- When you think about how much you’re improving, think about describing it in terms of attributes along with numeric results. The good news is that the distinguishing variables to find these desired attributes are not necessarily resident in any particular age, gender, IQ, size, shape, GPA, University, country, or region. They are evident through results and behavior.
- Self-evaluate and build a development plan on the following attributes: A. Self-accountability, B. Respect, C. Abundance, D. Hunger, E. Connector, F. Creator, G, Translator, H. Catalyst, I. Collaborator. These are not necessarily ALL of the right attributes but they are a great list to work from.
- If you were asked to provide a story as evidence of how you have displayed each of these attributes and achieved results that have had an impact and inspired others, how would you do? If you haven’t been asked to do so, expect that you might in the very near future.
Attributes in the Triangle,
Key Point: Two very simple but effective leadership actions that have a BIG return on their investment are: Giving recognition AND having regular one-on-one meetings with your direct reports. Giving sincere recognition is an outcome of having a “personal growth” mind set. It is the ultimate tool for confirming the value exchange between people. There is a lot of questioning whether daily work is providing measurable value in companies today. Recognize the results you want and you will get more of it. There’s no Mensa membership required to understand this concept but recognition is still underutilized in many organizations. Regular (at least monthly) one-on-one meetings that are short, snappy AND “direct listening” oriented, help focus resources on actionable behavior addressing the business priorities. Read more to discover what I mean by applying 2×4 leadership to better leverage these two elements.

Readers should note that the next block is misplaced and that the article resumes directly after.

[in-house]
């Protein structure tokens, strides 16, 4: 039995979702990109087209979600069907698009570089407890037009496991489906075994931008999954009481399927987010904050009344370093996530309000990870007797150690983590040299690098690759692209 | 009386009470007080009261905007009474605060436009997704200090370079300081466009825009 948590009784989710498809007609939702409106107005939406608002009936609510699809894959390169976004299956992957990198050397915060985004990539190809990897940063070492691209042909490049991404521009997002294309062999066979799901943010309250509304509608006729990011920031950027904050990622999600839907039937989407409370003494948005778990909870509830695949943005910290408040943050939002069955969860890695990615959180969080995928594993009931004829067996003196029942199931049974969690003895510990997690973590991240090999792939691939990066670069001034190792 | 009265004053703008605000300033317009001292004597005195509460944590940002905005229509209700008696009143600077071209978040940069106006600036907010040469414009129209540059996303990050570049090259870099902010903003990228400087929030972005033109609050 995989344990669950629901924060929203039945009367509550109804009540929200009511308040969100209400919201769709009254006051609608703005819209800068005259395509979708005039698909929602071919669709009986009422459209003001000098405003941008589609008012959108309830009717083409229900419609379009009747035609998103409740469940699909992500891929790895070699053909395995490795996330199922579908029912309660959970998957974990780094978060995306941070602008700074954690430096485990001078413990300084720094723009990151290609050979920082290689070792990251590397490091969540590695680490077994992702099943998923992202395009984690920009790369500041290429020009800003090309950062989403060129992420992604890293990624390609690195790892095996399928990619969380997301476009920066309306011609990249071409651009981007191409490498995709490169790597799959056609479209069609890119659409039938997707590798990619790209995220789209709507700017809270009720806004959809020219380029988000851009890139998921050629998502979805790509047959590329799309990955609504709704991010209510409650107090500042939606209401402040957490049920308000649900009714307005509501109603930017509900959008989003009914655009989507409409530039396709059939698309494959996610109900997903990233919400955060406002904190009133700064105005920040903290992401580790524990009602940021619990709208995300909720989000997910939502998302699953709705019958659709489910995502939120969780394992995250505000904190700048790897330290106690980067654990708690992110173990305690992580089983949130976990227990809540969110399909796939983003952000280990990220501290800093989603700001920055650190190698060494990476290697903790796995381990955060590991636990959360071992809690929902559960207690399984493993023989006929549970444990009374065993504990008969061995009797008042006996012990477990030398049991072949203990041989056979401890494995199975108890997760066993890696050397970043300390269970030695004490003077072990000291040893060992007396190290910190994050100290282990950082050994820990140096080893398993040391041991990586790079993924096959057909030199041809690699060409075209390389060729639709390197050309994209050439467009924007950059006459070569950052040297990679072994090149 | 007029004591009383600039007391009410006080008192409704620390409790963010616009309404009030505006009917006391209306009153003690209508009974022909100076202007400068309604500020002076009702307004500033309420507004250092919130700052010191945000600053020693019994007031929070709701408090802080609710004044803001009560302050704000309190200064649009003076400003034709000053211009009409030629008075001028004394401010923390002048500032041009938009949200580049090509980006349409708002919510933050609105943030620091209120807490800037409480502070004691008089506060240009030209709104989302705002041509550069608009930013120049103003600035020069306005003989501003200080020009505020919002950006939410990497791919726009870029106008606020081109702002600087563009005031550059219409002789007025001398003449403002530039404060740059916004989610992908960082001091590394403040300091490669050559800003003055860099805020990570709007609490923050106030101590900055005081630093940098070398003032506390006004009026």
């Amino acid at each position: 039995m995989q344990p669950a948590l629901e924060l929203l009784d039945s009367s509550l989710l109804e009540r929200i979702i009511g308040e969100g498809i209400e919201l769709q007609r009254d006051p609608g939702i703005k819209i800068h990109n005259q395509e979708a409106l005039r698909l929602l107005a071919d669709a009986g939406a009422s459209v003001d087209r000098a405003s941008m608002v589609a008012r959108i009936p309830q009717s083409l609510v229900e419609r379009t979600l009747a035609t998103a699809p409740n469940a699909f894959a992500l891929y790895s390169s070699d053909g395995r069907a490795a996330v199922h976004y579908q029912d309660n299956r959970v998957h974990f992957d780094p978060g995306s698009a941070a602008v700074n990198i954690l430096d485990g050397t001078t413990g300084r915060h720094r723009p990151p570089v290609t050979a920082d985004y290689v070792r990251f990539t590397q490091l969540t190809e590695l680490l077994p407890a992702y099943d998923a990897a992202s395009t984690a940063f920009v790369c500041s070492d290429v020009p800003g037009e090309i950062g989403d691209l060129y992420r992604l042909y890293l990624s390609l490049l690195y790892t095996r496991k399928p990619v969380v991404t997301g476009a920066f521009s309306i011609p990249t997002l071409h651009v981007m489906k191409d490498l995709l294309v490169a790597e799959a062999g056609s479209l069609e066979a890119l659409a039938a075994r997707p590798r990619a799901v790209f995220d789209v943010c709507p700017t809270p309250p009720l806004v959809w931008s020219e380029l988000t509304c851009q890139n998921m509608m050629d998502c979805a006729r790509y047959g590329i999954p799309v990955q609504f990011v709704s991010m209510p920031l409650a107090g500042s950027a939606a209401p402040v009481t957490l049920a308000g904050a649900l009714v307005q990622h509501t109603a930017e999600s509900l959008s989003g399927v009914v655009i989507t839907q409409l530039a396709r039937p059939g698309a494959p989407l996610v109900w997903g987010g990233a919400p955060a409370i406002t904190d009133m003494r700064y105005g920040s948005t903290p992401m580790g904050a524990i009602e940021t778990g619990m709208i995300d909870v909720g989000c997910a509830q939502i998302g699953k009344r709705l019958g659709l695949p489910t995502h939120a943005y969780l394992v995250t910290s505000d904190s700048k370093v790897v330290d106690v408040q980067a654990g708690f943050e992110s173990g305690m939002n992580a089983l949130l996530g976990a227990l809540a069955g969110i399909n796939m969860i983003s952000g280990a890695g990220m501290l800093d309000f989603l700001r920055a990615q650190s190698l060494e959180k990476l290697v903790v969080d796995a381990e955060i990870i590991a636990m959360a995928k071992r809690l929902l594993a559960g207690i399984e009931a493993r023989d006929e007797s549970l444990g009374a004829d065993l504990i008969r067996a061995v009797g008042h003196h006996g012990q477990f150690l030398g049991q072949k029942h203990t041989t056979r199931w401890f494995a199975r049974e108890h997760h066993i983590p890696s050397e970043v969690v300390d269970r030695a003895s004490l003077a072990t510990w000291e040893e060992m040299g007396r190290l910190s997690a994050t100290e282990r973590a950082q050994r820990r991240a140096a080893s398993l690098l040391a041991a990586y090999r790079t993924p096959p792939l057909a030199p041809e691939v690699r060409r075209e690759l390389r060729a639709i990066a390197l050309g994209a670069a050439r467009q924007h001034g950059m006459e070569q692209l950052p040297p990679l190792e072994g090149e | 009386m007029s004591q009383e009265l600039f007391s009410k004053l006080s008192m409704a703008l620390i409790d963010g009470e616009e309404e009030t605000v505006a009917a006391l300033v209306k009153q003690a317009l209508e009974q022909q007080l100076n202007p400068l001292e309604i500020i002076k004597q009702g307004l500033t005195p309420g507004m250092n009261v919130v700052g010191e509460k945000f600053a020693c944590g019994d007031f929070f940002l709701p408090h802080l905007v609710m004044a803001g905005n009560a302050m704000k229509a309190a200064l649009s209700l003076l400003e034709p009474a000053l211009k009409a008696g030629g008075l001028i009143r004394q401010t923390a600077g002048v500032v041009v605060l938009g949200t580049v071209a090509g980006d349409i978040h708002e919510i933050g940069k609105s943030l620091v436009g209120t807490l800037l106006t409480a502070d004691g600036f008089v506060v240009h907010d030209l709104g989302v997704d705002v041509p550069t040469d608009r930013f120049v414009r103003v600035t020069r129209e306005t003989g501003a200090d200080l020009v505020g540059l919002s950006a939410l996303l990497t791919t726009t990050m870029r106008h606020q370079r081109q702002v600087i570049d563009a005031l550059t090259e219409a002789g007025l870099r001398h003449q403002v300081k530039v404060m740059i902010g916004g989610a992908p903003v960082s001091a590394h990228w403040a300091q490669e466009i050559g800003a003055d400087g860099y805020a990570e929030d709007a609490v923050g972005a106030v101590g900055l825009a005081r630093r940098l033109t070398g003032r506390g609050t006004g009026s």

1. Recognition: Too often it is thought of as something we have to do (an additive task) versus part of how we think and act. When we constantly observe the action of others and acknowledge the positive impact they have, we not only reinforce desired activity but we also benefit from constantly sharpening our observation and personal development skills.